FYI: Age Verification & Parental Approvals for kid Social Networking Sites
The North Carolina Senate has passed a new law designed to protect minors from the “perils” of social networking sites like MySpace. Concern about sexual predators on such sites has been mounting, with much of the pressure coming from state Attorneys General, including North Carolina’s Roy Cooper. Now, state legislatures are starting to take action to “protect the children.”North Carolina’s proposed law stands out because it at least recognizes the difficulties with requiring social networking sites to do age verification. While age verification works pretty well for adults, it is much harder to do with children. The North Carolina legislation takes this lesson to heart by requiring that parents or guardians first sign up and verify their ages; only then can their children register for accounts.
Braden Cox recently testified about the legislation before the North Carolina legislature on behalf of the Netchoice Coalition and said that “there is no way to make sure that someone a user designates as their parent is in fact their parent.” He argued that the best way to prevent problems is through education, not regulation—an approach that naturally appeals to the corporate backers of Netchoice.
Bills like this could be a sign of things to come. Congress has already considered legislation which would have made social networking sites off-limits at schools and libraries, and state Attorneys General have threatened Bud.tv and other sites with lawsuits if they do not implement stronger age verification systems.
Social networking sites have clearly gotten the memo about parental worries, and most are moving proactively to head off criticism and safeguard their users. MySpace, for instance, has announced a program called “Zephyr” that will allow parents to access their children’s accounts and keep an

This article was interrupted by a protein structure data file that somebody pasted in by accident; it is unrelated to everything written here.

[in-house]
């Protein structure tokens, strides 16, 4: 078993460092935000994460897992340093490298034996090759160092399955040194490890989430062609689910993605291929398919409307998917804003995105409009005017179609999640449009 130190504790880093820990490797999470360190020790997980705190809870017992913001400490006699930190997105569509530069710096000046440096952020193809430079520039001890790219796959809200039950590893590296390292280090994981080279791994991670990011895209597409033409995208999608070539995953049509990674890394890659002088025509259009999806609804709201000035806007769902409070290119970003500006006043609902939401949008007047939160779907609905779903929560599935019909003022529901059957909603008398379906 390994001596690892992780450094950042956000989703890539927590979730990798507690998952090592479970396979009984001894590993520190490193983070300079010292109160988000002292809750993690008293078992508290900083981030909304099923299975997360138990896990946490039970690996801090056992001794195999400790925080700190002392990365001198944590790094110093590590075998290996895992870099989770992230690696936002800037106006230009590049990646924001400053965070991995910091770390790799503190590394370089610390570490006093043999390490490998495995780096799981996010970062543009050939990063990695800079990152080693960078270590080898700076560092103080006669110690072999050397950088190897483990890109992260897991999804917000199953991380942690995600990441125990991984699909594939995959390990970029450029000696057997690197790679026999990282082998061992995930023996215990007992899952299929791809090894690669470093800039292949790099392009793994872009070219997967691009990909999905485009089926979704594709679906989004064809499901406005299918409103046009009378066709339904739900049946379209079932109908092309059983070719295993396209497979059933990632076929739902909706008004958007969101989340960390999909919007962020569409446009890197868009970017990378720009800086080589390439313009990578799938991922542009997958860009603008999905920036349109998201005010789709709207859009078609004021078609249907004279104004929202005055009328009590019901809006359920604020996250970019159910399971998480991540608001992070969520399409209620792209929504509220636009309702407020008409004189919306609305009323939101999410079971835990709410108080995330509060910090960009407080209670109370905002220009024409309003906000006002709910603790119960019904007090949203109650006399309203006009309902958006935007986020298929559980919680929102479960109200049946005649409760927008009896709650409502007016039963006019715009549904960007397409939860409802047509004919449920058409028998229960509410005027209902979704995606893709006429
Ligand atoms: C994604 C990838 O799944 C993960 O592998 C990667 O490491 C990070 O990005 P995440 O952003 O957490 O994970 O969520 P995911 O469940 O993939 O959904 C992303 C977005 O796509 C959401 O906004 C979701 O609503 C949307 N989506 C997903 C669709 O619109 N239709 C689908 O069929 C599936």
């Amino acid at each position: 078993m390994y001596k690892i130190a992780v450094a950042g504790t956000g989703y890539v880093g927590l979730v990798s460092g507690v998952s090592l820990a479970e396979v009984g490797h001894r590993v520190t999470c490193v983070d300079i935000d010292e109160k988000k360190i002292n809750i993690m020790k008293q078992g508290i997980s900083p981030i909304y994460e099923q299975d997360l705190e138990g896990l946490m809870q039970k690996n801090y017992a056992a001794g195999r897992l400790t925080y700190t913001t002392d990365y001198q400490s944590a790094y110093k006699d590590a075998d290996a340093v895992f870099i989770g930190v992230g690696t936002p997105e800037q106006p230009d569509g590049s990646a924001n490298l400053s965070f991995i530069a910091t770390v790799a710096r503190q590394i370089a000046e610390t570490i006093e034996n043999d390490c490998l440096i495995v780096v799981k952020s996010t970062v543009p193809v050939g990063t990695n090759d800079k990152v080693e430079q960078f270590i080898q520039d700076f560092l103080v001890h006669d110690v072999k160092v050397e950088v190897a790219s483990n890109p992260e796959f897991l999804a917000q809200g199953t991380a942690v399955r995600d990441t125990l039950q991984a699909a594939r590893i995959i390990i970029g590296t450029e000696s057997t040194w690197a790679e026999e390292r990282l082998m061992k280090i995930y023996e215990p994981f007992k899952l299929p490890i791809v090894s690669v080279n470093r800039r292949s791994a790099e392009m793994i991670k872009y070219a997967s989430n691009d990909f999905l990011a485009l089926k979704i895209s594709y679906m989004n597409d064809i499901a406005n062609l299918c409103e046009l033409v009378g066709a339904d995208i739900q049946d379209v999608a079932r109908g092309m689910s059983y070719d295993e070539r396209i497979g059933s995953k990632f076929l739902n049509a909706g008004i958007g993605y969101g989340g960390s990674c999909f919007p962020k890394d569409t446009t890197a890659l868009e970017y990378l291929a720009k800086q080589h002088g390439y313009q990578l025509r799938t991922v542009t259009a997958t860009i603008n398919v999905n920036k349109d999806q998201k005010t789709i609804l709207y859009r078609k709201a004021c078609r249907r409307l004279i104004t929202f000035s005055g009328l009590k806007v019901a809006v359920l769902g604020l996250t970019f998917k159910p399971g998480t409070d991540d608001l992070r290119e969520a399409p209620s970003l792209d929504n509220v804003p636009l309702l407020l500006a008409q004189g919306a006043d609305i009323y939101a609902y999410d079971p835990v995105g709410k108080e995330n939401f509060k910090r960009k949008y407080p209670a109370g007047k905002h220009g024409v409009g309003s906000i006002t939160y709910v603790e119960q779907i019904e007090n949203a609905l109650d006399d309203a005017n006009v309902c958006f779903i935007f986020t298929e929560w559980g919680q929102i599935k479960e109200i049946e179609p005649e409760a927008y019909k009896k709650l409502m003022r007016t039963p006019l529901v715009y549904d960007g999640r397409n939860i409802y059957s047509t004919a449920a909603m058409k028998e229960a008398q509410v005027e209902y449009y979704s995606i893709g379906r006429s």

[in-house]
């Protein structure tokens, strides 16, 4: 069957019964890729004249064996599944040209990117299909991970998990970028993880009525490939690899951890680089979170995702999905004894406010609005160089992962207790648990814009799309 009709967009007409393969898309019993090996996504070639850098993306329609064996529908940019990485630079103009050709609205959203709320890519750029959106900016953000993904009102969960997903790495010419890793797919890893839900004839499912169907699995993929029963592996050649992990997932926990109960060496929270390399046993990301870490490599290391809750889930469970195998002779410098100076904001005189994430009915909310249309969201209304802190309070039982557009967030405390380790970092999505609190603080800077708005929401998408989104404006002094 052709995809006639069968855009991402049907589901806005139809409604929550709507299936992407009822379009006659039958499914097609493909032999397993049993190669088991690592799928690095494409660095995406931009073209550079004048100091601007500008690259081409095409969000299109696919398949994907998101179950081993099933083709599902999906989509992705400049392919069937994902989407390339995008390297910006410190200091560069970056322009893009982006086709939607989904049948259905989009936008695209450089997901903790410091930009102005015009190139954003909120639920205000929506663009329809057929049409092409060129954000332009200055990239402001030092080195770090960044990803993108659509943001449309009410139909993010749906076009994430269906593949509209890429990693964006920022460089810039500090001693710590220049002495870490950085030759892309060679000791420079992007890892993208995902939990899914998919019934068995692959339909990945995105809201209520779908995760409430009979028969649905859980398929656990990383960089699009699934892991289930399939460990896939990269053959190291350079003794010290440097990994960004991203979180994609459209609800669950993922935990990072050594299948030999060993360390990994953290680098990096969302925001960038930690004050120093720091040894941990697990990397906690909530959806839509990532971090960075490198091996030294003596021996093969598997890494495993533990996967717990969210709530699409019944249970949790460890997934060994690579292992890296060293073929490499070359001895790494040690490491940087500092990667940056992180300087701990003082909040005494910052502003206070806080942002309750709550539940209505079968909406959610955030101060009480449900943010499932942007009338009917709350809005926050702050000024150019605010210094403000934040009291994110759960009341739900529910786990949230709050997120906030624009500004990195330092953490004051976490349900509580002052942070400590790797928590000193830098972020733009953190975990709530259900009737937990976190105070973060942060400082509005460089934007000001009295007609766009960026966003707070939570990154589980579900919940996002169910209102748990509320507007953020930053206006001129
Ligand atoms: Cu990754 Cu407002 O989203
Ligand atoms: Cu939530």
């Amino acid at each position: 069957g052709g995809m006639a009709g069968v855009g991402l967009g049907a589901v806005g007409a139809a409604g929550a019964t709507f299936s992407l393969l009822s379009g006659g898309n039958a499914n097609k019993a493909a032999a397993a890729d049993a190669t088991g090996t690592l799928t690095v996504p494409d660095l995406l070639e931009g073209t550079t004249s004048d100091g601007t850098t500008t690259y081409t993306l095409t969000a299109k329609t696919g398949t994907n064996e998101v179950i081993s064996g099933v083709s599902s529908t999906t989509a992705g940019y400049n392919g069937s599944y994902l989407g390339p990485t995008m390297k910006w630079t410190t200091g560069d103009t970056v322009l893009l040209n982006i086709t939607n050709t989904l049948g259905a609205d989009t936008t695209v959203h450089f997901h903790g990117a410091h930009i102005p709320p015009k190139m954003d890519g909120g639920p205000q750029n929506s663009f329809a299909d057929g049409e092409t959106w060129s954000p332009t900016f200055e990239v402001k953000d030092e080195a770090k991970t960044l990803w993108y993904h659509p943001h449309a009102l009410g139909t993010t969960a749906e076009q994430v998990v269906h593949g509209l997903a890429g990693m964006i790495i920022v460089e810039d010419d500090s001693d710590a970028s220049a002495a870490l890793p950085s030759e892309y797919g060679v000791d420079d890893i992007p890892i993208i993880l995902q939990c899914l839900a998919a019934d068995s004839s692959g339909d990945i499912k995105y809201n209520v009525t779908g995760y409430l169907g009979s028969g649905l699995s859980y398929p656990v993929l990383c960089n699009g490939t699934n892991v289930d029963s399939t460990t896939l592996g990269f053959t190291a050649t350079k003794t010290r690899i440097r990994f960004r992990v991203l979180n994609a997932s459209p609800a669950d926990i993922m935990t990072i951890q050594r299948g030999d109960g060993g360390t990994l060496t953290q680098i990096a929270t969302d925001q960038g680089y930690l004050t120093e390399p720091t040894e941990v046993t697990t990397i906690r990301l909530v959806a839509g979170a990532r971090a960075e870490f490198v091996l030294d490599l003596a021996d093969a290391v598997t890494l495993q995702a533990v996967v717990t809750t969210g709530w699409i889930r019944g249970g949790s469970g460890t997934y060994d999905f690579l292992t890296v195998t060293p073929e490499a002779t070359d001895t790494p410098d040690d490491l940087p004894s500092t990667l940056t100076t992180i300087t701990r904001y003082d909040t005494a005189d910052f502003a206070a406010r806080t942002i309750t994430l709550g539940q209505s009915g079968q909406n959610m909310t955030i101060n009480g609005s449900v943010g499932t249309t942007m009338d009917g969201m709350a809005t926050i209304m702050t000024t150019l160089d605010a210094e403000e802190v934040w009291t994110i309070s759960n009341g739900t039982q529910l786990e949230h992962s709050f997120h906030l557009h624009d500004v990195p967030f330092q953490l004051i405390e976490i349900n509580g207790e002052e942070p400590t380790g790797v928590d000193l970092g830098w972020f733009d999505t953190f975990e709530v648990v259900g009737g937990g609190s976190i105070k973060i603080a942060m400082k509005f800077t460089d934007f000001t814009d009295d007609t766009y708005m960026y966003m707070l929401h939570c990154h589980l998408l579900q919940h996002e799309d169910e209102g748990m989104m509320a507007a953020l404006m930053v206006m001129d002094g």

eye on their electronic doings. Critics have already dismissed the move as not being good enough.
Legislation like that being considered by North Carolina is often dismissed as merely pandering to the “Think of the children!” demographic, but protecting children is part of the government’s public safety obligation. Few of the proposals we’ve seen so far seem like good ways to do this, but North Carolina’s approach at least has the virtue of novelty—unlike most video game legislation, which relies on similar rhetoric but has been almost universally struck down by the courts, sometimes at great cost to the states.
There have been SO MANY different articles like this in the news for about 4 months now. How is the government going to make up for lacking parents? First of all– it’s making sure that parents ARE indeed parents.
We have a really great advisory board filled with kids– but if you want to participate, a parent needs to approve. It seems easy enough. Wrong.
1. Kids lie. They want to be a part of something and don’t want the time barrier it will take for a parent to approve (or the chance that they may not approve at all). So they send approvals that look more like Junior High art projects than a parent approval letter, and I won’t even go into the spelling (like I should talk) or the “slips” (as in– “I, Mr. Anthony ***, aprve my 9 year old sun, Marc, he relly likes your site a lot and wants to play there every day cos he thinks ur the bestest. Tnx, Marc” OOPS! LOL).
2. Parents are typing/sounding younger (or some would say “cooler”) all the time. I’ve double checked a mountain of parent approvals– simply because I thought they were kids trying to scam me. Parents with Hello Kitty backdrops, L33T spelling, smiley icons, and wretched grammer. Sometimes I have NO IDEA if it’s a parent or a 15 year old. I’ve never been one for “sounding/acting your age”– but MAN, it would be an easier world if people would act like respectable parents when called to do so.
3. Lazy parents. Parents don’t always read the emails coming to them regarding their children. They see paragraph jargon and think it’s just a “heads up”– some respond with empty messages, or they’re put something vague like “Yah, my kid can play on your site.” Play on our site? Clearly someone didn’t even read the first sentence.
Every 1/10 approvals I get from parents is appropriate and consise. My favorite are the parents who actually ASK QUESTIONS about their child’s involvement & safety. Sure some of the questions can be legal and difficult– but at least they ask! Taking an interest– who knew it would be so rare?
Regardless… age verification seems like it will remain an enigma for the masses for some time. That’s why I’m glad we use human intellegence to verify & clarify. There is still room for error, but at least we can investigate a little further (also helps to be a contained, smaller community- ha!).
I have to say– working on a smaller, contained community has been an AMAZING education– you get hands on in the nitty gritty of + and – of ev-er-y-thing. You get to see the world from the top & bottom & middle. Where the future will go, where the past has been, and how the present is both good & bad.
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